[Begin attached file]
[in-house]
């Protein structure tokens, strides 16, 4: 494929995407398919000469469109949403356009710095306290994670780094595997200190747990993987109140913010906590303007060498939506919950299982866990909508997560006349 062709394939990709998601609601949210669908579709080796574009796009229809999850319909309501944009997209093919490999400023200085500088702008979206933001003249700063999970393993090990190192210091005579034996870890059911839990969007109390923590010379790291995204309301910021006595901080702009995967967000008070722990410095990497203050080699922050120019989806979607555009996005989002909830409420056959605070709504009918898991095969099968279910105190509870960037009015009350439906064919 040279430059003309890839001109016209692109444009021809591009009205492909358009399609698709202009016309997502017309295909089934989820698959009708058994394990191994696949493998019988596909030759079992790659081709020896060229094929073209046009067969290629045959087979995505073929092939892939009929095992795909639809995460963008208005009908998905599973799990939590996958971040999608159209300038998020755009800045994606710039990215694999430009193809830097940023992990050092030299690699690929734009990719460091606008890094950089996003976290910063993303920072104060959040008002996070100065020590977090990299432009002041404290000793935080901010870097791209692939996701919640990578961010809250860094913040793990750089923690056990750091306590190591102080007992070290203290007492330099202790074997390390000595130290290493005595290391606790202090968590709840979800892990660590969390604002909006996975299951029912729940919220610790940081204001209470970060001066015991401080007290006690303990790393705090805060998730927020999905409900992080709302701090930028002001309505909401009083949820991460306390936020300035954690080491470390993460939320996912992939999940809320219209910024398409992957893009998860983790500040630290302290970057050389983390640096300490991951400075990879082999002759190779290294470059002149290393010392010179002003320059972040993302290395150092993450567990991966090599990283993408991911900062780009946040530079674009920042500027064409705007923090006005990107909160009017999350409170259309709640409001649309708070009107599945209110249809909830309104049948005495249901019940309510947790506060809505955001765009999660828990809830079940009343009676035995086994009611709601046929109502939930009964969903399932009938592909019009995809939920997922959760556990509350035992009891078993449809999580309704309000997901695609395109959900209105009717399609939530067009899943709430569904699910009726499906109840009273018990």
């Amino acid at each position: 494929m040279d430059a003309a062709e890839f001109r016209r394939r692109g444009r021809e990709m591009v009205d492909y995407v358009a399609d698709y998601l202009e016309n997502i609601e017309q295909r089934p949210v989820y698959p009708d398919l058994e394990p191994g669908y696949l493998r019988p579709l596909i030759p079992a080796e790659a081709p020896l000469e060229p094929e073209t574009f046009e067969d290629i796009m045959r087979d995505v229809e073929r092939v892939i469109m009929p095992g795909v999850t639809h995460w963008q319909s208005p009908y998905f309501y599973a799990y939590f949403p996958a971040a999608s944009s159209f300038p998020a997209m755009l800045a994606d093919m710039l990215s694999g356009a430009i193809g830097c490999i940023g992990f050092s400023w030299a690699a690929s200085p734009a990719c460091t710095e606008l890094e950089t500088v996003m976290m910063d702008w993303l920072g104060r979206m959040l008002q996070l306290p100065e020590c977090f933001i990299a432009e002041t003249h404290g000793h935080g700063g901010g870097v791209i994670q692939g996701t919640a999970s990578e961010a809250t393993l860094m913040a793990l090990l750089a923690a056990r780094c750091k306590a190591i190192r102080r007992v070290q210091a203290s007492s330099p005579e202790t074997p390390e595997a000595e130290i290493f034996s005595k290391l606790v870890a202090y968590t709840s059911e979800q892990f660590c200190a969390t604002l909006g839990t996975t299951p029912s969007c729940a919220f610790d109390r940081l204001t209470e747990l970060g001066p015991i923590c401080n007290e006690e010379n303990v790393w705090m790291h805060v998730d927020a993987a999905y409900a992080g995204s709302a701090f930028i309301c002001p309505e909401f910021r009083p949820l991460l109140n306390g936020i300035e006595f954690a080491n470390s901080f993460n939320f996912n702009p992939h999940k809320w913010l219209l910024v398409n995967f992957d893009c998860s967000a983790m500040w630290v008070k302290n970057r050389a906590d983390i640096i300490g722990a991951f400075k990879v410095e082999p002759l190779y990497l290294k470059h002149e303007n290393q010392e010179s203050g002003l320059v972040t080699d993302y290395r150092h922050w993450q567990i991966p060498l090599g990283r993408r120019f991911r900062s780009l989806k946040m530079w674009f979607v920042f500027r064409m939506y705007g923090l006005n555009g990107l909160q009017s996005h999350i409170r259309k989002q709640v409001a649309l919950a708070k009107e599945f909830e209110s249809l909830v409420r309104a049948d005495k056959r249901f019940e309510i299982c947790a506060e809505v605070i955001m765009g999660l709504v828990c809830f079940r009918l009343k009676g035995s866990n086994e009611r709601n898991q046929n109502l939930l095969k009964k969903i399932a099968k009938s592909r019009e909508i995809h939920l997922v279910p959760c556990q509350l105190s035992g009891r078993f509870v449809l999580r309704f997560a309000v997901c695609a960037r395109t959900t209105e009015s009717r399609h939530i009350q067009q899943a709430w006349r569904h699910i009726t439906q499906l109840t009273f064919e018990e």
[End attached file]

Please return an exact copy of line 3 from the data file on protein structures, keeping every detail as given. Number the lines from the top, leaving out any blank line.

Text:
């Amino acid at each position: 494929m040279d430059a003309a062709e890839f001109r016209r394939r692109g444009r021809e990709m591009v009205d492909y995407v358009a399609d698709y998601l202009e016309n997502i609601e017309q295909r089934p949210v989820y698959p009708d398919l058994e394990p191994g669908y696949l493998r019988p579709l596909i030759p079992a080796e790659a081709p020896l000469e060229p094929e073209t574009f046009e067969d290629i796009m045959r087979d995505v229809e073929r092939v892939i469109m009929p095992g795909v999850t639809h995460w963008q319909s208005p009908y998905f309501y599973a799990y939590f949403p996958a971040a999608s944009s159209f300038p998020a997209m755009l800045a994606d093919m710039l990215s694999g356009a430009i193809g830097c490999i940023g992990f050092s400023w030299a690699a690929s200085p734009a990719c460091t710095e606008l890094e950089t500088v996003m976290m910063d702008w993303l920072g104060r979206m959040l008002q996070l306290p100065e020590c977090f933001i990299a432009e002041t003249h404290g000793h935080g700063g901010g870097v791209i994670q692939g996701t919640a999970s990578e961010a809250t393993l860094m913040a793990l090990l750089a923690a056990r780094c750091k306590a190591i190192r102080r007992v070290q210091a203290s007492s330099p005579e202790t074997p390390e595997a000595e130290i290493f034996s005595k290391l606790v870890a202090y968590t709840s059911e979800q892990f660590c200190a969390t604002l909006g839990t996975t299951p029912s969007c729940a919220f610790d109390r940081l204001t209470e747990l970060g001066p015991i923590c401080n007290e006690e010379n303990v790393w705090m790291h805060v998730d927020a993987a999905y409900a992080g995204s709302a701090f930028i309301c002001p309505e909401f910021r009083p949820l991460l109140n306390g936020i300035e006595f954690a080491n470390s901080f993460n939320f996912n702009p992939h999940k809320w913010l219209l910024v398409n995967f992957d893009c998860s967000a983790m500040w630290v008070k302290n970057r050389a906590d983390i640096i300490g722990a991951f400075k990879v410095e082999p002759l190779y990497l290294k470059h002149e303007n290393q010392e010179s203050g002003l320059v972040t080699d993302y290395r150092h922050w993450q567990i991966p060498l090599g990283r993408r120019f991911r900062s780009l989806k946040m530079w674009f979607v920042f500027r064409m939506y705007g923090l006005n555009g990107l909160q009017s996005h999350i409170r259309k989002q709640v409001a649309l919950a708070k009107e599945f909830e209110s249809l909830v409420r309104a049948d005495k056959r249901f019940e309510i299982c947790a506060e809505v605070i955001m765009g999660l709504v828990c809830f079940r009918l009343k009676g035995s866990n086994e009611r709601n898991q046929n109502l939930l095969k009964k969903i399932a099968k009938s592909r019009e909508i995809h939920l997922v279910p959760c556990q509350l105190s035992g009891r078993f509870v449809l999580r309704f997560a309000v997901c695609a960037r395109t959900t209105e009015s009717r399609h939530i009350q067009q899943a709430w006349r569904h699910i009726t439906q499906l109840t009273f064919e018990e």